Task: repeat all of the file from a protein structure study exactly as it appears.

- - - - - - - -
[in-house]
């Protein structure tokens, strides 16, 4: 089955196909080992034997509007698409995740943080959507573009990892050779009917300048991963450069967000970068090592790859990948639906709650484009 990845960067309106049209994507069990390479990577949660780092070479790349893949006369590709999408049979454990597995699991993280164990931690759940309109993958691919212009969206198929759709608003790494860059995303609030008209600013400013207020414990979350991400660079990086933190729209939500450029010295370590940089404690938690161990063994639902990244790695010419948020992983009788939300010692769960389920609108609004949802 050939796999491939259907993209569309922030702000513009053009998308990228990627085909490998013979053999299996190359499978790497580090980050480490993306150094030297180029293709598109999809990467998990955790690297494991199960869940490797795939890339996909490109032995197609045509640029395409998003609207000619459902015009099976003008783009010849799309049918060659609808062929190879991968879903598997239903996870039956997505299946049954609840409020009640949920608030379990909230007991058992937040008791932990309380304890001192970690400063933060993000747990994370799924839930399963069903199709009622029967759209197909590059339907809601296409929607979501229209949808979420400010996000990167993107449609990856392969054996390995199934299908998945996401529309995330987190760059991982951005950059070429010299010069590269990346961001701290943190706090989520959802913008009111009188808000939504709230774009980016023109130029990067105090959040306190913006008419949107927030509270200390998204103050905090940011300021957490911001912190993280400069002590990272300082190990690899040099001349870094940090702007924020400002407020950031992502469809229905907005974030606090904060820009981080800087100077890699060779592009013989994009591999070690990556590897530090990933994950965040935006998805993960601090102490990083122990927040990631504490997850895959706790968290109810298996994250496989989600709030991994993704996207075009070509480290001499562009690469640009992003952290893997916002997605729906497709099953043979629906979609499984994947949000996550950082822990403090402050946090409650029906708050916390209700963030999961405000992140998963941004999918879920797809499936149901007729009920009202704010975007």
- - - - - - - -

[in-house]
């Protein structure tokens, strides 16, 4: 089955196909080992034997509007698409995740943080959507573009990892050779009917300048991963450069967000970068090592790859990948639906709650484009 990845960067309106049209994507069990390479990577949660780092070479790349893949006369590709999408049979454990597995699991993280164990931690759940309109993958691919212009969206198929759709608003790494860059995303609030008209600013400013207020414990979350991400660079990086933190729209939500450029010295370590940089404690938690161990063994639902990244790695010419948020992983009788939300010692769960389920609108609004949802 050939796999491939259907993209569309922030702000513009053009998308990228990627085909490998013979053999299996190359499978790497580090980050480490993306150094030297180029293709598109999809990467998990955790690297494991199960869940490797795939890339996909490109032995197609045509640029395409998003609207000619459902015009099976003008783009010849799309049918060659609808062929190879991968879903598997239903996870039956997505299946049954609840409020009640949920608030379990909230007991058992937040008791932990309380304890001192970690400063933060993000747990994370799924839930399963069903199709009622029967759209197909590059339907809601296409929607979501229209949808979420400010996000990167993107449609990856392969054996390995199934299908998945996401529309995330987190760059991982951005950059070429010299010069590269990346961001701290943190706090989520959802913008009111009188808000939504709230774009980016023109130029990067105090959040306190913006008419949107927030509270200390998204103050905090940011300021957490911001912190993280400069002590990272300082190990690899040099001349870094940090702007924020400002407020950031992502469809229905907005974030606090904060820009981080800087100077890699060779592009013989994009591999070690990556590897530090990933994950965040935006998805993960601090102490990083122990927040990631504490997850895959706790968290109810298996994250496989989600709030991994993704996207075009070509480290001499562009690469640009992003952290893997916002997605729906497709099953043979629906979609499984994947949000996550950082822990403090402050946090409650029906708050916390209700963030999961405000992140998963941004999918879920797809499936149901007729009920009202704010975007």